>> Read full op-ed

Peterson Perspectives Interviews

audio  A US Court Showdown over Argentine Debt
Edwin M. Truman and John Williamson offer differing assessments of a US Federal judge's order to Argentina to pay its debts to "vulture funds" after defaulting a decade ago.

audio  Normal Trade Relations with Russia Clears the House
Anders Åslund analyzes the factors that led to overwhelming approval in the US House of Representatives establishing normal trade relations with Russia but imposing penalties for Russian human rights violations.

audio  Egypt's $4.8 Billion IMF Loan: Could It Affect Gaza?
Arvind Subramanian explains how an IMF loan being negotiated with Egypt could become the United States' best leverage in seeking Cairo's help to stabilize the violent attacks between Israel and Gaza.

audio  Looking Back with Morris Goldstein: Part I
Morris Goldstein, who is retiring from the Peterson Institute, reflects on how he fell into international economics and became enmeshed in the new world of floating exchange rates in the 1970s.

audio  Looking Back with Morris Goldstein: Part II
Morris Goldstein traces the history of recent battles to reform the banking system and the reasons why banks have resisted adjustments needed to avoid another global financial meltdown.

audio  Will China's New Leadership Team Pursue Economic Reform?
Nicholas Borst says that while some economic reformers were left off the team, other members are followers of former President Jiang Zemin and may seek to further liberalize the economy.

audio  Greece Gets More Time to Get It Right
Jacob Funk Kirkegaard explains the complex interplay of European politics behind the move to give Greece more time to reform and straighten out its budget—and why the International Monetary Fund is withholding its blessings.

audio  Is France Too Cautious on Reform?
Nicolas Véron discusses the perhaps overly slow approach to reform and fiscal consolidation of President François Hollande of France, where markets are at least giving him some breathing space.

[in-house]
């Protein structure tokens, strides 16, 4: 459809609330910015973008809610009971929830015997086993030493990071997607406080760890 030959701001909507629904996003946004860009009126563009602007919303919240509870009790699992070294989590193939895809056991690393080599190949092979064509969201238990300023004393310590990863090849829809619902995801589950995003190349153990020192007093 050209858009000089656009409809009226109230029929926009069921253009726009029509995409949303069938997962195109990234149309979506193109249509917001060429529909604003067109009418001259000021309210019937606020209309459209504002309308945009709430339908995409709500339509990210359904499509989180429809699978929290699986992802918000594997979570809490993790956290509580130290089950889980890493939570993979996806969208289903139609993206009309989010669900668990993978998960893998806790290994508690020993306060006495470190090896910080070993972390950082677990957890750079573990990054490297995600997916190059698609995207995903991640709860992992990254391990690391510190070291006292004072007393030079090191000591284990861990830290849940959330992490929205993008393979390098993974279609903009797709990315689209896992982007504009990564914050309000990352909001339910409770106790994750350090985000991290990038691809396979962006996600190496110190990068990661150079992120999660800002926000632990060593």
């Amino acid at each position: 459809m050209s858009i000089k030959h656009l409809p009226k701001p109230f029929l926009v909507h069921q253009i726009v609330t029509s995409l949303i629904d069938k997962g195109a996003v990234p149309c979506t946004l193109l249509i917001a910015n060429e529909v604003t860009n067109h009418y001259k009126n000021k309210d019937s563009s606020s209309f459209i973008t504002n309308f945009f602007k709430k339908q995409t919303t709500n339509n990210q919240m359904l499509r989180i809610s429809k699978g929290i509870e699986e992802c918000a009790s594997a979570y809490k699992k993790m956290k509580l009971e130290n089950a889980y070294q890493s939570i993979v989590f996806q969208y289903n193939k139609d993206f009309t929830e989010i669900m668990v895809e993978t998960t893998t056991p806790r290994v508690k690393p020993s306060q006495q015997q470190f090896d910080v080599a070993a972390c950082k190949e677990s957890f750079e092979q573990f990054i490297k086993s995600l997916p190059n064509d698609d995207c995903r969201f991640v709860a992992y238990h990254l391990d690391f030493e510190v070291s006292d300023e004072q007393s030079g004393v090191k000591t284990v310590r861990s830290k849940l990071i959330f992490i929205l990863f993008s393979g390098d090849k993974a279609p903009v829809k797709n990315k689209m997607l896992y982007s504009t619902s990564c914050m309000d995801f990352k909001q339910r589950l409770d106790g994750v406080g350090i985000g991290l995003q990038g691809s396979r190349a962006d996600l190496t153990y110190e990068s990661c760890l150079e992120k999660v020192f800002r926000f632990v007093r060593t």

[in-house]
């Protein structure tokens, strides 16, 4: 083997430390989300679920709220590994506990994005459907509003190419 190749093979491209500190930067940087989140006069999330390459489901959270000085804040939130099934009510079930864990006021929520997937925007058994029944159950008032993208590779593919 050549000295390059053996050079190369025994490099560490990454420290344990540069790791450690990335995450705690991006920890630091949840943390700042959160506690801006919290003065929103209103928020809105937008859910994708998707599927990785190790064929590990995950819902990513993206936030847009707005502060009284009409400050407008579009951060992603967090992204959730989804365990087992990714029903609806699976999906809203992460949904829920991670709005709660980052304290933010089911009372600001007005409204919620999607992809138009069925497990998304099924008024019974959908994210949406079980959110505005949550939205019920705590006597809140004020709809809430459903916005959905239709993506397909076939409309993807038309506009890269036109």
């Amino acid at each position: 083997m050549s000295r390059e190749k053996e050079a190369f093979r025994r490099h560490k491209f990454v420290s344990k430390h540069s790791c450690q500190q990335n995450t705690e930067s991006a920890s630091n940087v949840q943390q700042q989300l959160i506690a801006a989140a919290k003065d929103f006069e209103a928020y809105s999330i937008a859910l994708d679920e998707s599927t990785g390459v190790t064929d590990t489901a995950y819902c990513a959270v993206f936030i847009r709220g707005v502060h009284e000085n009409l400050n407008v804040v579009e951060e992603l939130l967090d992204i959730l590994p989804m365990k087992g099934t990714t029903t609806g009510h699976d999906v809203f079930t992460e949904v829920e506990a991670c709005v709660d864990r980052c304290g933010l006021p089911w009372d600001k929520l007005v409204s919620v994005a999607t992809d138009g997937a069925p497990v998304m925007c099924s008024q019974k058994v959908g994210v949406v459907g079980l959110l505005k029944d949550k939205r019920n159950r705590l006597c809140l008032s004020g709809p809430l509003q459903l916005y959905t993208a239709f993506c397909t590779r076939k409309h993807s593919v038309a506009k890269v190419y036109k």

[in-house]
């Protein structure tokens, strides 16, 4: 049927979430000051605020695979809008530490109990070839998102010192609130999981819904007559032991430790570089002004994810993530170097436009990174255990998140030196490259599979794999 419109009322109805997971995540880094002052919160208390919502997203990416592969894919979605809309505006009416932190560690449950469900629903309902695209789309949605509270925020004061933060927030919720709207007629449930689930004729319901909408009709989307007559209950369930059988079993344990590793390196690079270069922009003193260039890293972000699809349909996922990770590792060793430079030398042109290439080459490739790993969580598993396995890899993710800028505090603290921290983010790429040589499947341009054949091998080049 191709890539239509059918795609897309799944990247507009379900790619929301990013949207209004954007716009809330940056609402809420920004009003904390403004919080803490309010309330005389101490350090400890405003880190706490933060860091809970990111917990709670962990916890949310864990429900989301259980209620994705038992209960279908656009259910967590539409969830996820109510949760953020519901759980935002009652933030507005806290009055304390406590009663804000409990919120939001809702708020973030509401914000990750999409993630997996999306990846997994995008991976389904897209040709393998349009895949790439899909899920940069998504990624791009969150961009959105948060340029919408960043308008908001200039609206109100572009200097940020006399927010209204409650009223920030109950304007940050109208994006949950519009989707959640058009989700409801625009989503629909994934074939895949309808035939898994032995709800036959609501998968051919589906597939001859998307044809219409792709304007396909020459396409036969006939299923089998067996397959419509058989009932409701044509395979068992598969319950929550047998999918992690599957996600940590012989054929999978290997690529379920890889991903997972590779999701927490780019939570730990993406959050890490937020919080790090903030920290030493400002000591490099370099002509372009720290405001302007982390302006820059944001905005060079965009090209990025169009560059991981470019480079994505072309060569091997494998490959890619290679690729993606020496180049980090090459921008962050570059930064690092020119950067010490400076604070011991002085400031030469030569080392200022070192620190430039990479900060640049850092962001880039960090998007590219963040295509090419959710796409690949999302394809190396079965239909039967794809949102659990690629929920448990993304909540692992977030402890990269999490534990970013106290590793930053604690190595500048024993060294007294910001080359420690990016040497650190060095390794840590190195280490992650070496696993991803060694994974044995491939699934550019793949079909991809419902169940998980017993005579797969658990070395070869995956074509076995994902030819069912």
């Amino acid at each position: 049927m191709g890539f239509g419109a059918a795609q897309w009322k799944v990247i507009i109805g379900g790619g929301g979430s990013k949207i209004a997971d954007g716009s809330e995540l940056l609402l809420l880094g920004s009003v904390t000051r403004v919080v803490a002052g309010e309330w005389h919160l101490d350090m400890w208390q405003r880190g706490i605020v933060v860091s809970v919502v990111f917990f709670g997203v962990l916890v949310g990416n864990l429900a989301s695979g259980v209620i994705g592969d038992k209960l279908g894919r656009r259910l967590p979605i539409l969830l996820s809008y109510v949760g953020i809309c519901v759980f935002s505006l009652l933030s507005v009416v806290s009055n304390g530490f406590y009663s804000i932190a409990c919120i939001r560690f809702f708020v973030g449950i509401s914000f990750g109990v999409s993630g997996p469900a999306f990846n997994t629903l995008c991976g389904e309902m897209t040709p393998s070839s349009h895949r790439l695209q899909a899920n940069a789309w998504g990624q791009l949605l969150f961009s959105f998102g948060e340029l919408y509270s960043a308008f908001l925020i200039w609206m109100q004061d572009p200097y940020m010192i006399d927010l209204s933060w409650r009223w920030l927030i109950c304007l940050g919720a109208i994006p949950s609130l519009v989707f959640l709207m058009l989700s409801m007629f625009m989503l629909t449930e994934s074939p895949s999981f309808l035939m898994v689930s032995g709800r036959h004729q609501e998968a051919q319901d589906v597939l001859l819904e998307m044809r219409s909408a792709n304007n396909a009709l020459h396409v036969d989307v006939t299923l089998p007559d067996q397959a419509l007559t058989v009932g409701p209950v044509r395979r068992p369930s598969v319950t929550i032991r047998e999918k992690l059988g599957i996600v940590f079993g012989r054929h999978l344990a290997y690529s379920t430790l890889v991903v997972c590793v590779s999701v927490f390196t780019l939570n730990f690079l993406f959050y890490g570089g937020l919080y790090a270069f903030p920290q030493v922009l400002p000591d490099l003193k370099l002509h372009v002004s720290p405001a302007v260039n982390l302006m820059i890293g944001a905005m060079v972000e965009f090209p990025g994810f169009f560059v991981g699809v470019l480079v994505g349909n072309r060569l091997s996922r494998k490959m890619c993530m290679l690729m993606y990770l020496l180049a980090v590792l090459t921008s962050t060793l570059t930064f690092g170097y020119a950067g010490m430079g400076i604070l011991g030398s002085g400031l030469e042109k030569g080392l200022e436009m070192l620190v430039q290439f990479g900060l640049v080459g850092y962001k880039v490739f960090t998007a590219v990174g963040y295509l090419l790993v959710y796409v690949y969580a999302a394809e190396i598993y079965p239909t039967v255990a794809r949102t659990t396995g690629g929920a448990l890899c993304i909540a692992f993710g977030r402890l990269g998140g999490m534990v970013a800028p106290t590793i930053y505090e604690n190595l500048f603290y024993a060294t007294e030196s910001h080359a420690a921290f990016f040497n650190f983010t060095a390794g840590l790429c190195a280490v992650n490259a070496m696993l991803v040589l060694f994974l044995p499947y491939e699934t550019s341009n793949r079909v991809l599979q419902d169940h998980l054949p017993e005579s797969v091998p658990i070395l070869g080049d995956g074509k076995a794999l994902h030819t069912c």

audio  Obama's Trade Pivot to Europe and Asia
Jeffrey J. Schott notes that discussion on a transatlantic trade pact are picking up even as President Obama travels to Asia on trade, political, and security issues for his second term.

Recent Blog Posts

RealTime Economic Issues Watch   China Economic Watch    North Korea:  Witness to Transformation
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Obama Should Think Globally in Appointing a New SEC Chair

More Jockeying over Greece's Inevitable Haircut

The Socialist Dilemma of François Hollande: To Be Schröder or Zapatero?

Global Financial Reform and Cross-Border Integration: Is Asian Leadership Needed?

A Spate of Recent Positive Events in the Euro Area
  A Legacy of Inland Development

China's Dream Team

China's Leadership Transition and Economic Reform

Paths Toward Rebalancing the Chinese Economy

Is China becoming a Debtors Prison?
  North-South Trade Update 2: May 24th Measures Fallout

North-South Trade Update 1: Wages and Wage Payments at Kaesong

Ambassador Robert King's Report to Congress

Counterfeit Kicks in Pyongyang

Ahn Cheol-soo: Exit and Party Views on North Korea

PIIE Noted in the News and on the Web

William Cline on Argentina's Methods of Tackling Debt
William R. Cline discusses the history of Argentina's debt restructuring and whether Argentina has to, or should, abide by the recent ruling in New York that ordered Argentina to pay $1.3 billion to a group of creditors.

"Think Tank" Radio
Garland Talks To Howard Rosen About Outsourcing
Howard F. Rosen explains the pros and cons of outsourcing to "Think Tank" host Garland Robinette, including how uncertainty over tax policy affects job creation.

Germany Won't Follow with a Downgrade
Following Moody's downgrade of France's credit rating, Jacob Funk Kirkegaard explains to CNBC Asia why Germany's economy is fundamentally stronger than France's economy. Kirkegaard adds that he doesn't see the downgrade of France affecting the outlook for the euro area.

Preview of Our Next Issue

Policy Brief
Updated Estimates of Fundamental Equilibrium Exchange Rates
William R. Cline and John Williamson

In This Issue

Mark Cliffe European Monetary Union: Roads to Survival

Mark Cliffe of the ING Group discusses how a breakup of the euro area can be avoided.